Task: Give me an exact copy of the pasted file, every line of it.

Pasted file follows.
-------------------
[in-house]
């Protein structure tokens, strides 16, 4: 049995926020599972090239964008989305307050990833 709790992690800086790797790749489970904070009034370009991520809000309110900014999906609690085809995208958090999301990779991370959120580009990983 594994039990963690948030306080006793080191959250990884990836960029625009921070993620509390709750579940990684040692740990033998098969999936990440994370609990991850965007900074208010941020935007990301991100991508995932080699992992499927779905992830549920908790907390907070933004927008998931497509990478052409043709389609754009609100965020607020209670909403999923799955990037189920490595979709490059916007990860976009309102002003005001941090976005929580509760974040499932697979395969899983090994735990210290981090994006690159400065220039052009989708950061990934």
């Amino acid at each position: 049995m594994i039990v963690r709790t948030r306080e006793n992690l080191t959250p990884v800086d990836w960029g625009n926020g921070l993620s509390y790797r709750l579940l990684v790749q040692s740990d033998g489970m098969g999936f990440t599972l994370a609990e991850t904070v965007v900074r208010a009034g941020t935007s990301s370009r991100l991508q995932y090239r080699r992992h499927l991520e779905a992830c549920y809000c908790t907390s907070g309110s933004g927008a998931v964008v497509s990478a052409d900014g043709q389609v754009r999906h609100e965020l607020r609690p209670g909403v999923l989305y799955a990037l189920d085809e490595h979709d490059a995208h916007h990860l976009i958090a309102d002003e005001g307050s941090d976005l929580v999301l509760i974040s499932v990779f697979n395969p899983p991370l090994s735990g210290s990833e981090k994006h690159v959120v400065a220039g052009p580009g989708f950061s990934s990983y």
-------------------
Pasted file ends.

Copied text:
[in-house]
């Protein structure tokens, strides 16, 4: 049995926020599972090239964008989305307050990833 709790992690800086790797790749489970904070009034370009991520809000309110900014999906609690085809995208958090999301990779991370959120580009990983 594994039990963690948030306080006793080191959250990884990836960029625009921070993620509390709750579940990684040692740990033998098969999936990440994370609990991850965007900074208010941020935007990301991100991508995932080699992992499927779905992830549920908790907390907070933004927008998931497509990478052409043709389609754009609100965020607020209670909403999923799955990037189920490595979709490059916007990860976009309102002003005001941090976005929580509760974040499932697979395969899983090994735990210290981090994006690159400065220039052009989708950061990934």
């Amino acid at each position: 049995m594994i039990v963690r709790t948030r306080e006793n992690l080191t959250p990884v800086d990836w960029g625009n926020g921070l993620s509390y790797r709750l579940l990684v790749q040692s740990d033998g489970m098969g999936f990440t599972l994370a609990e991850t904070v965007v900074r208010a009034g941020t935007s990301s370009r991100l991508q995932y090239r080699r992992h499927l991520e779905a992830c549920y809000c908790t907390s907070g309110s933004g927008a998931v964008v497509s990478a052409d900014g043709q389609v754009r999906h609100e965020l607020r609690p209670g909403v999923l989305y799955a990037l189920d085809e490595h979709d490059a995208h916007h990860l976009i958090a309102d002003e005001g307050s941090d976005l929580v999301l509760i974040s499932v990779f697979n395969p899983p991370l090994s735990g210290s990833e981090k994006h690159v959120v400065a220039g052009p580009g989708f950061s990934s990983y």